FOXBORO — The Houston Texans, contrary to popular opinion, can beat the New England Patriots Sunday here at Gillette Stadium.
Victory or defeat will be decided not by the Pats, or Bill Belichick, or even Matt Schaub.
This one is on Texans’ boss Gary Kubiak, your typical run-of-the-mill, mired-in-the-mediocre 59-53 NFL coach, still looking to make a name for himself.
How does Houston win? It’s a matter of trust.
Kubiak must trust Arian Foster.
He has to believe in his defense implicitly, his front, his linebackers and defensive backs.
And with all his will, all his integrity, all his might, Kubiak can’t trust his quarterback, Matt Schaub.
Schaub will single-handedly throw his football team out of the playoffs if Kubiak allows him. He almost did on Saturday in the Wild Card round against Cincinnati.
He cautiously dumped underneath over and over, check-down after check-down on his way to a 29 of 38, 262-yard afternoon – good for a rather Sanchez-ian 6.9 yards per attempt.
Schaub’s most notable hookup? A floater to the flat that Leon Hall plucked and plodded with into the end zone.
Of course, Hall plays defense for the Bengals.
Yet, despite their panic-stricken pocket presence, the Texans, now 13-4, pose a distinct threat to knock off your New England Patriots.
Per usual in the NFL, this one hangs on the head coach.
If he approaches this Patriots’ team and Tom Brady with some recycled, inside-the-box approach – that works Tuesday night on paper and Wednesday in the initial walkthrough – the Texans will again be thrashed, as they were 42-14 in the previous regular season meeting.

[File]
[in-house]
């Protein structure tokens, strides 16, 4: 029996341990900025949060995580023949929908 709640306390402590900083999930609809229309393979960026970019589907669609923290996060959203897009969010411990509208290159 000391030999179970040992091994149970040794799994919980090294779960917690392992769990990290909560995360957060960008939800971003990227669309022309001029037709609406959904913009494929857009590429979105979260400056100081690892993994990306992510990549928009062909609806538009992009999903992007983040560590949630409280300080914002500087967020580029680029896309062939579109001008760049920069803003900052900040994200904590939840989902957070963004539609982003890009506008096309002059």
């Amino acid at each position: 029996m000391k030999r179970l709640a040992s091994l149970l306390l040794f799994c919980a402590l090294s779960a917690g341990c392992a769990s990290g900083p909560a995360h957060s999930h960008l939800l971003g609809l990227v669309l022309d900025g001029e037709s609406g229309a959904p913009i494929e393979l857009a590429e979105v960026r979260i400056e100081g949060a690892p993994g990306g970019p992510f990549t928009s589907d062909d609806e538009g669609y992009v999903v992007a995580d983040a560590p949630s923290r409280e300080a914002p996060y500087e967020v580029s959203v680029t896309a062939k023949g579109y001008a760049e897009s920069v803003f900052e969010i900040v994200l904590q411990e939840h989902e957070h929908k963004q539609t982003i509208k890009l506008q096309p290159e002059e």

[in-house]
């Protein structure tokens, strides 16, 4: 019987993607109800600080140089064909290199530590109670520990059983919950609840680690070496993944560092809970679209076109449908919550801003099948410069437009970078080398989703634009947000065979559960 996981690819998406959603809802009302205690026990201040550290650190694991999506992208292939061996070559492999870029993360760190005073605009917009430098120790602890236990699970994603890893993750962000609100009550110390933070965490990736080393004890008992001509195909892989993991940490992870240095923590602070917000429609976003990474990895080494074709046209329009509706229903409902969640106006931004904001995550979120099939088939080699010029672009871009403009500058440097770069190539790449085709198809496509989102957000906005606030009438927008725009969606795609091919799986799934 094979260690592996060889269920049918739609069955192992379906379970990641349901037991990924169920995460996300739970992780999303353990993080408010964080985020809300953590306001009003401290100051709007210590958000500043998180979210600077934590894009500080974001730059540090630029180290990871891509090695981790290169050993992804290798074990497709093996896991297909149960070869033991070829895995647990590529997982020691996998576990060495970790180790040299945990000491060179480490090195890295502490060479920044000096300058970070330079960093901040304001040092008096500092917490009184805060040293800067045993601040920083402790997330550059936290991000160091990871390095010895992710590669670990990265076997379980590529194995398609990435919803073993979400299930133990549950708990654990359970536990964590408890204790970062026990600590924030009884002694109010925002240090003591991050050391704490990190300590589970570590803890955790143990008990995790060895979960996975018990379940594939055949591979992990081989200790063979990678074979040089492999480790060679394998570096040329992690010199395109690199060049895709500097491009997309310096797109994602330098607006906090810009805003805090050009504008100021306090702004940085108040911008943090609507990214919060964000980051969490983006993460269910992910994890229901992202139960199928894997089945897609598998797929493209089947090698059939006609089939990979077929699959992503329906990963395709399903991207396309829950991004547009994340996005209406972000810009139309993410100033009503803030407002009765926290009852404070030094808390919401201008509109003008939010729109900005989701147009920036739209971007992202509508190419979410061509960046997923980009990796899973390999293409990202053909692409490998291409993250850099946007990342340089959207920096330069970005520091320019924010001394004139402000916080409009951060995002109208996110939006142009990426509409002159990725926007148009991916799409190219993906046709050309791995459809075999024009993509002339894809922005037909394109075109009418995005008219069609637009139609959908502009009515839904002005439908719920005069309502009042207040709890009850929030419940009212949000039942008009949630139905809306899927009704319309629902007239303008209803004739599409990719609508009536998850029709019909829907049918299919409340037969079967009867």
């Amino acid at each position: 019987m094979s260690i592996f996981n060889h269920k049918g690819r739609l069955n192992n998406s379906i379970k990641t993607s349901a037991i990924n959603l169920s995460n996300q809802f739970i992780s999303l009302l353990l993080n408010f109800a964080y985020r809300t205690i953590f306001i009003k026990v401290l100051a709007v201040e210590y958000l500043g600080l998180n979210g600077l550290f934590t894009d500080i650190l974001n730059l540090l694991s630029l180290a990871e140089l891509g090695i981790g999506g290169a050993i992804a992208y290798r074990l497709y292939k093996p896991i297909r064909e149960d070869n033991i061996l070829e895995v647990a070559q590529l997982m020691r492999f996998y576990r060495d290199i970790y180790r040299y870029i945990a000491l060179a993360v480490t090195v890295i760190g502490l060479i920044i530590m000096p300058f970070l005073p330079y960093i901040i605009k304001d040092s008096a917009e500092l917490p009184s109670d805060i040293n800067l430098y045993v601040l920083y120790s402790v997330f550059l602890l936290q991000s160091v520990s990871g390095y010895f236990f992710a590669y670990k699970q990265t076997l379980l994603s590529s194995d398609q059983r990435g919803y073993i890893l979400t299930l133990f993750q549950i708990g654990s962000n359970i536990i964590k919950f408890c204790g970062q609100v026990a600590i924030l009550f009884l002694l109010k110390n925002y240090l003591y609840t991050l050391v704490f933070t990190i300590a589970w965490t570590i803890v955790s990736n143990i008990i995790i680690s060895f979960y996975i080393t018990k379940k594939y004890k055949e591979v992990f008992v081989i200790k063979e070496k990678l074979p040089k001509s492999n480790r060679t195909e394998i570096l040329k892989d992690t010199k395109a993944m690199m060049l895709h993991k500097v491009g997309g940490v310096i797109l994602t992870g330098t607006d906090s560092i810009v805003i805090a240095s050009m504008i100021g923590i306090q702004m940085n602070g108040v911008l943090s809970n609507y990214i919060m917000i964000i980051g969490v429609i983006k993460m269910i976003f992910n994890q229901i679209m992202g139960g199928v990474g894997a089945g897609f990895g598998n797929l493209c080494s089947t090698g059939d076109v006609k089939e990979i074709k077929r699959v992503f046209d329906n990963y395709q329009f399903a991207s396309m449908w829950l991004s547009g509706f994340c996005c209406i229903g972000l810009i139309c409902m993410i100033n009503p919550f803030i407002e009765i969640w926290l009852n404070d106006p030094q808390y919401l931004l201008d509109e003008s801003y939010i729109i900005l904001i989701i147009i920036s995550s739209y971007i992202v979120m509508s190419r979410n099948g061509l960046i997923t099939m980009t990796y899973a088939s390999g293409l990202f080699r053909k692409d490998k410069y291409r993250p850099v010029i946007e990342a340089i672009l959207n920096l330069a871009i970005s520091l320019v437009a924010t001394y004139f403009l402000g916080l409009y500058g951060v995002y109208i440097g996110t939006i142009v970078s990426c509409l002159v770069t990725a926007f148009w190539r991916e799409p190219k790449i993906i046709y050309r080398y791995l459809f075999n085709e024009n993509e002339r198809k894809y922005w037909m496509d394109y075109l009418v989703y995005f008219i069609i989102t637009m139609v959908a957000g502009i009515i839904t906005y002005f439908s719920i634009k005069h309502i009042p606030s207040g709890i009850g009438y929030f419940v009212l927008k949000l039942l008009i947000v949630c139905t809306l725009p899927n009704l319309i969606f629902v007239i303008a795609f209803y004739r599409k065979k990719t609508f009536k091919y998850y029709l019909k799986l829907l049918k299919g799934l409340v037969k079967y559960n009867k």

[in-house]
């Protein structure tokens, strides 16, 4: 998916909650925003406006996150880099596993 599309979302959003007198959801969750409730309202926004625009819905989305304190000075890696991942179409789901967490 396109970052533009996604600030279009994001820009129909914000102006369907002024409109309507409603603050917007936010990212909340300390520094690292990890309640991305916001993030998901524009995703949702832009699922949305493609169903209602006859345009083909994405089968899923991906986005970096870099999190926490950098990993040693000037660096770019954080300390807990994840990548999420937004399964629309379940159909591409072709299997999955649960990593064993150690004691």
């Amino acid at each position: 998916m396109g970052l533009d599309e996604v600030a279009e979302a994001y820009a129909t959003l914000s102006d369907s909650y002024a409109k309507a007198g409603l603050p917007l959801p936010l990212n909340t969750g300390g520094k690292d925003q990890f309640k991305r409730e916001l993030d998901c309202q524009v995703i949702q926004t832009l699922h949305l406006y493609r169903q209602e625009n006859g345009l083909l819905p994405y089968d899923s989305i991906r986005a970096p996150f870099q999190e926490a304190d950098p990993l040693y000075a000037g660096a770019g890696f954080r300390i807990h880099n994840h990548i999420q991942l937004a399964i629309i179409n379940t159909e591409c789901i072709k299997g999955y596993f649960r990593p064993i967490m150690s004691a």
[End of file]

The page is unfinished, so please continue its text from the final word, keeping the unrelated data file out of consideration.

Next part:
Does Kubiak have it in him to innovate? To gamble? Can the coach allow Schaub to let it fly on first down when the Pats are spying Foster? Can he be creative on second, and let Foster attack the Pats on third?
Yes, run on third down, even third and long. It’s unheard of in today’s NFL. And that’s why, against the Patriots here Sunday, it just might work.
Schaub remains a puddle right now. Not a puzzle, but a puddle. Stick a pass rusher anywhere near his cage and the football goes up for grabs.
And the Patriots will get there on third down.
On first down, they can’t afford to attack, not with Foster around. He’s much too good to ignore.
Kubiak must be ready to play hard-nosed defense and give up the football when Foster can’t convert.
Defensively, he’s got to believe that the Texans will win one-on-one battles in the secondary. Jonathan Joseph wins weekly, but the Texans need more.
Wade Phillips’ defense has to commit athletes to the box, not just to take away the run, but to hit Tom Brady. Relying on J.J. Watt to do it all didn’t work in December and it won’t work now.
Passive was pathetic. But will Kubiak actually take a chance or two?
Judging by his past performance, one would have to say no.
Kubiak will probably throw in the Giants film in the last two Super Bowls and watch how the New Yorkers dominated the Pats in the front four. He too will look to win 17-13 in the final drive of the game.
And when the Pats are up 35 in the third quarter, Pats fans will heckle these pretenders to their throne all the way back to West Texas.
The Texans have what it takes to beat the Patriots Sunday. Have no doubt.
Gary Kubiak just doesn’t have intestinal fortitude to make it happen.